John Krumm and Eric Horvitz
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We describe a method called Predestination that uses a history of a driver’s destinations, along with data about driving behaviors, to predict where a driver is going as a trip progresses. Driving behaviors include types of destinations, driving efficiency, and trip times. Beyond considering previously visited destinations, Predestination leverages an open-world modeling methodology that considers the likelihood of users visiting previously unobserved locations based on trends in the data and on the background properties of locations. This allows our algorithm to smoothly transition between “out of the box” with no training data to more fully trained with increasing numbers of observations. Multiple components of the analysis are fused via Bayesian inference to produce a probabilistic map of destinations. Our algorithm was trained and tested on hold-out data drawn from a database of GPS driving data gathered from 169 different subjects who drove 7,335 different trips.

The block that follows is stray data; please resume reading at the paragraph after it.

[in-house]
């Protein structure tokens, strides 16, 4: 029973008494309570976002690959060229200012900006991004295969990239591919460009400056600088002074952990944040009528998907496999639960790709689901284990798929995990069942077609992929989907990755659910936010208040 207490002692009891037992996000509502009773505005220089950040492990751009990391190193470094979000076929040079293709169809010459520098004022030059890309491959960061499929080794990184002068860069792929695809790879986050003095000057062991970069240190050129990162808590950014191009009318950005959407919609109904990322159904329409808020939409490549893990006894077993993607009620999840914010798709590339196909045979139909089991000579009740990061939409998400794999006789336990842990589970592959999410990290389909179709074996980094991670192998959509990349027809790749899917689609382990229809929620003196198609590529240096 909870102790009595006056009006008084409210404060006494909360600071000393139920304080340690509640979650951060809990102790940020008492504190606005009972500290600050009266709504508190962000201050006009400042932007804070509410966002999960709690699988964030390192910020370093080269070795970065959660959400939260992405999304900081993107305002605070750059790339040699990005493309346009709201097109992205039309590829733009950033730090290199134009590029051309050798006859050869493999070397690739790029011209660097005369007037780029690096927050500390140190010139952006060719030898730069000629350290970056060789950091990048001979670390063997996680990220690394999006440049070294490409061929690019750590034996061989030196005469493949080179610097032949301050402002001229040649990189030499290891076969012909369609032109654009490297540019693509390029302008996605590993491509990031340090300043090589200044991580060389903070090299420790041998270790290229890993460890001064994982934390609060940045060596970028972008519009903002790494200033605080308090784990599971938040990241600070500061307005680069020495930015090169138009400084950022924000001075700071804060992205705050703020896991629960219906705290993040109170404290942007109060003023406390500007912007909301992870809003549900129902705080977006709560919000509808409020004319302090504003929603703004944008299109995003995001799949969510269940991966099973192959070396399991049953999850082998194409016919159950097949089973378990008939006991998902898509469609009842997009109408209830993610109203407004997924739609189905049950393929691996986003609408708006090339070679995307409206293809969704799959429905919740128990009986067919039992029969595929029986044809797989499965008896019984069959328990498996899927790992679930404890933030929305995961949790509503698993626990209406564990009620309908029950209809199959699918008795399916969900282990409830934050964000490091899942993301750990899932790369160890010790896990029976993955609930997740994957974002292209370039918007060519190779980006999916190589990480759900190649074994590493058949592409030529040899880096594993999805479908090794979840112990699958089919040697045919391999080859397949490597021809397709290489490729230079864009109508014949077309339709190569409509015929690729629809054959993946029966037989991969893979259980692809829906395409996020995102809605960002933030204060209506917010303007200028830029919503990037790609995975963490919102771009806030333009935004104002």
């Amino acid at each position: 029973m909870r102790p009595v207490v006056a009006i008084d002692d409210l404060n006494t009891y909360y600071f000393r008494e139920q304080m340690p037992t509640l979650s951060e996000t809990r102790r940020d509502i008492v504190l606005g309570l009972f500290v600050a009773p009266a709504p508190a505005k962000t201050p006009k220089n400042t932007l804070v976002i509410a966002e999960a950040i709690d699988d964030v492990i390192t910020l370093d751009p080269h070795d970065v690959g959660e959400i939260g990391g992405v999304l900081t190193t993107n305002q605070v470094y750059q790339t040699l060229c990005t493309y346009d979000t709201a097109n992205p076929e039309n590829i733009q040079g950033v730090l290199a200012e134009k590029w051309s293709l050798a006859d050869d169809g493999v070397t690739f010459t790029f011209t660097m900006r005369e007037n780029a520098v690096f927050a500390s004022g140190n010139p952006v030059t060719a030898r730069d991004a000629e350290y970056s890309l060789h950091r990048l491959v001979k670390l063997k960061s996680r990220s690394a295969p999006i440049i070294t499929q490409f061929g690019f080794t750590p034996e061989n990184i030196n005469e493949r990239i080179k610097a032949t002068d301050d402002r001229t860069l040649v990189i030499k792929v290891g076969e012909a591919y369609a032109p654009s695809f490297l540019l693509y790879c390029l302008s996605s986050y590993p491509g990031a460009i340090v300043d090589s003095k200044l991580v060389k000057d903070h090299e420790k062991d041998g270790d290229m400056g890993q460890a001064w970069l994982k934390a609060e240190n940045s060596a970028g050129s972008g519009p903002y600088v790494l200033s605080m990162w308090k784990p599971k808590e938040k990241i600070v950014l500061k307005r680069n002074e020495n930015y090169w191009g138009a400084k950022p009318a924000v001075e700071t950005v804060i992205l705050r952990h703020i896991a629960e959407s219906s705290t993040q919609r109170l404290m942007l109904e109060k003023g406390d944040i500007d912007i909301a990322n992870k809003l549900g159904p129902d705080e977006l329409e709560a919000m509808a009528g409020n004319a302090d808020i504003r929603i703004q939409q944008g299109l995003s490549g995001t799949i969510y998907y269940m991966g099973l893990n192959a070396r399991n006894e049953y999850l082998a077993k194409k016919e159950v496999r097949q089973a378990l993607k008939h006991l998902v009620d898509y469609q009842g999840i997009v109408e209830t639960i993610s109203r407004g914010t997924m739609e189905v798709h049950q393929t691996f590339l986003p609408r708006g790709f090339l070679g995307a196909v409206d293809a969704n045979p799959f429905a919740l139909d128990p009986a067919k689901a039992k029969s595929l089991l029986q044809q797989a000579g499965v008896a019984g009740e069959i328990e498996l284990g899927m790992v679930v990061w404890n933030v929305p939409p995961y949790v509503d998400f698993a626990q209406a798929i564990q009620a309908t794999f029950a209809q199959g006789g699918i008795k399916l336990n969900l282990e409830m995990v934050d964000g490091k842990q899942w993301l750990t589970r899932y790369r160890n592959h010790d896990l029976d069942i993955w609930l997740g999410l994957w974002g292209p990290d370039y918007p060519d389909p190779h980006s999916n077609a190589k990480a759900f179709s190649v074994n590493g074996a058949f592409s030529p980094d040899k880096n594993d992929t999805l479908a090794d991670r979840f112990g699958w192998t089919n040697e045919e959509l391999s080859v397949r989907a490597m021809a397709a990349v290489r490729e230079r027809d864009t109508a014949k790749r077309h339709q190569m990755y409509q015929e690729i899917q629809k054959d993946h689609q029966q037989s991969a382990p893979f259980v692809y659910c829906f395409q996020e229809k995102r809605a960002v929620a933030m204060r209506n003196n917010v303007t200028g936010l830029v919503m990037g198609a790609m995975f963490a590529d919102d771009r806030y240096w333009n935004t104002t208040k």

Keywords: Location prediction, mobile computing, open-word models, GPS, geocentric services.
In: J. Krumm and E Horvitz. Predestination: Inferring Destinations from Partial Trajectories, UbiComp 2006: Eighth International Conference on Ubiquitous Computing, September 2006.
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